Anyway, the Dem Primary race for the 351st Criminal Court will have Natalia Cornelio challenging Powell. Cornelio helped draft the settlement to improve Harris County’s misdemeanor bail system which was declared unconstitutional in federal court for discriminating against poor defendants. Powell’s actions on the bench do not seem to support the settlement.

Powell was one of 11 current and former judges in the area who were admonished by the State Commission on Judicial Conduct in 2019 related to complaints that they instructed hearing officers to deny no-cost bail to indigent defendants. That admonishment has since been retracted for unknown reasons.

Cornelio released this statement:

I remain focused on why I am running and on pushing for the issues that matter in criminal courts, like promoting community centered justice, bail reform, and a commitment to reducing racial disparities in our justice system.

So, it’s off to the races! Kuff has more.

It Wouldn’t Be A Dem Primary Without A Filing Controversy

If you haven’t heard, an incumbent Democratic Criminal District Judge incorrectly filed for re-election and had his candidacy rejected by the Harris County Democratic Party, as reported by Miya Shay at ABC13. Judge George Powell of the 351st District Court filed for re-election as the deadline neared on December 9 and paid the wrong filing fee. Once his paperwork was checked, and the check was short, he was rejected.

Any candidate (and especially incumbent) should know to read the rules for filing for office. You learn this in a Candidate 101 class given by any friendly consultant or blogger. Or, at least on the Texas Secretary of State’s website.

The rules are simple. Those filing for Criminal District Judge should file with the County Chair. The candidate has the option of collecting 750 signatures in lieu of the filing fee, or collecting 250 signatures and paying a $2500 filing fee (in large counties, including Harris) as is stated in Sections 172.024(10), (12), of the Texas Election Code.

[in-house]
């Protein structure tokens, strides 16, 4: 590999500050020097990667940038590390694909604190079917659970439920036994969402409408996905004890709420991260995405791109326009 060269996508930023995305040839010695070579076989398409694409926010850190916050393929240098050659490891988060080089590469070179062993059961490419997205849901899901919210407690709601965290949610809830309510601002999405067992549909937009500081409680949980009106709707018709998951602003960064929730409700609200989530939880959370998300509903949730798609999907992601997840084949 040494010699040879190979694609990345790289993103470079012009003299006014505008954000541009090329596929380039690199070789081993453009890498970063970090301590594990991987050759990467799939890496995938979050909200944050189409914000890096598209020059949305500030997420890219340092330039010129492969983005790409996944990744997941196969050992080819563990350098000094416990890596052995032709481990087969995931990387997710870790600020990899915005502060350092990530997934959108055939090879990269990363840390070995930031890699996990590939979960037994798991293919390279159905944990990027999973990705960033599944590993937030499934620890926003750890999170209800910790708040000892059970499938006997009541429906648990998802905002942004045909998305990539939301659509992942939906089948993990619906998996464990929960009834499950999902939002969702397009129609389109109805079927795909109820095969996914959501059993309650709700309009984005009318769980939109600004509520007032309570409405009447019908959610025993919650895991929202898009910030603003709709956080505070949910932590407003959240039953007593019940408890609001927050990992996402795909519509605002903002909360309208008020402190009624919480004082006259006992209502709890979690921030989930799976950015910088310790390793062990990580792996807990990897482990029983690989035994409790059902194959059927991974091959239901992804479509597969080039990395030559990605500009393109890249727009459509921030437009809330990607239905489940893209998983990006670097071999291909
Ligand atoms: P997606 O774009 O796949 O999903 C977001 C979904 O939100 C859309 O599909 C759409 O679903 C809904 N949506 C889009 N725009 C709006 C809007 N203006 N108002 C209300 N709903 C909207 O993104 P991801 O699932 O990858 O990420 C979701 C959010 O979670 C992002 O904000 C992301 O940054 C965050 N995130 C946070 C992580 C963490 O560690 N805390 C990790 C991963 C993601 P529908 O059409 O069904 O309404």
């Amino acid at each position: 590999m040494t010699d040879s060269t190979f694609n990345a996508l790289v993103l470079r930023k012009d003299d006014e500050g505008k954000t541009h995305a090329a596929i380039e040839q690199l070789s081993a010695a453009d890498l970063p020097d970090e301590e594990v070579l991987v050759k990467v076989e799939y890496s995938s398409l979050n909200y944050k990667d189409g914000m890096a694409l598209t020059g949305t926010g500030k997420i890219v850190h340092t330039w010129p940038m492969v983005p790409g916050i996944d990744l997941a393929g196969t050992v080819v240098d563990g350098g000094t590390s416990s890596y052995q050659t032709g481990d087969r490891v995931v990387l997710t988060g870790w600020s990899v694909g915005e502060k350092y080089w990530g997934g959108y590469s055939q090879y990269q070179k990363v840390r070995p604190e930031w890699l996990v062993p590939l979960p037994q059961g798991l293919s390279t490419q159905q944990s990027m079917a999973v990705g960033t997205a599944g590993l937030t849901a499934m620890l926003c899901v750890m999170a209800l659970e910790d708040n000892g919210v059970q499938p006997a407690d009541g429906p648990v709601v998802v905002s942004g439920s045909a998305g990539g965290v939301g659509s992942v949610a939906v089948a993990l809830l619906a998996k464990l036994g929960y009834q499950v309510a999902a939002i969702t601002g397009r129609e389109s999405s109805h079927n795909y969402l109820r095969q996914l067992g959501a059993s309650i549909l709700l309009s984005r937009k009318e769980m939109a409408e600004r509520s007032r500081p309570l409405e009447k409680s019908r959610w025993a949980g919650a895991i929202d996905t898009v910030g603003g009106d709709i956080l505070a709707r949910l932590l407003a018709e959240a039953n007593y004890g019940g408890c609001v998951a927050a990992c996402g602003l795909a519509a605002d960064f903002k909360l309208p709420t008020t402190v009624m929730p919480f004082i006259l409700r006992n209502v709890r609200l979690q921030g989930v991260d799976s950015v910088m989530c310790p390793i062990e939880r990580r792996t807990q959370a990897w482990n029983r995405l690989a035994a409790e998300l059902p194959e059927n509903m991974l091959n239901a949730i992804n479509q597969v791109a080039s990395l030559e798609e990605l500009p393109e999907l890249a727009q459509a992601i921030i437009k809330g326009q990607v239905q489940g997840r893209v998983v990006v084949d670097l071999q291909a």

Powell is stating that he was told it was $1500 by someone at the Party. But this isn’t his first rodeo and the rules have not changed. Also, the Harris County Democratic Party isn’t a grocery store with a checkout counter. They collect the paperwork and the decision is made by the County Chair. And, finally, the SOS Candidate Handbook states all of this stuff quite specifically.

[There’s a reason I tell candidates to file early, and not at the last minute. Just in case.]

There’s no telling what will be decided. A temporary restraining order was granted by a judge and a hearing will be held in early January. My experience in this (having worked on a campaign which challenged sloppy signatures, yet still approved by the County Chair at the time), is that judges aren’t too keen on even deciding these cases, or deciding against a party’s decision. But we have a whole different crop of judges, now. So, ay veremos.

The bigger question is:  Can a judge who interprets the law be taken seriously when he doesn’t read the laws pertaining to his own candidacy?

Anyway, thankfully, a well-qualified attorney had filed to challenge the incumbent. Natalia Cornelio did follow the rules and made it on to the ballot and is currently the only candidate running for the 351st. She champions fairness, civil rights, and criminal justice reform. We need more of that in our courts.

We Have A 2020 Dem Primary!

Well, there were few surprises at the end of the final filing day, but we do have some contested races all the way down the ballot. Here’s my take on some of the local races on my ballot.

US Senate. There are a lot of Dems in the running, but I will say that I am currently interested in Cristina Tzintzun Ramirez and State Senator Royce West. West has been going around the state, while Ramirez has earned the support of Beto O’Rourke’s staffers. The big question of voters will be:  Who can beat Cornyn?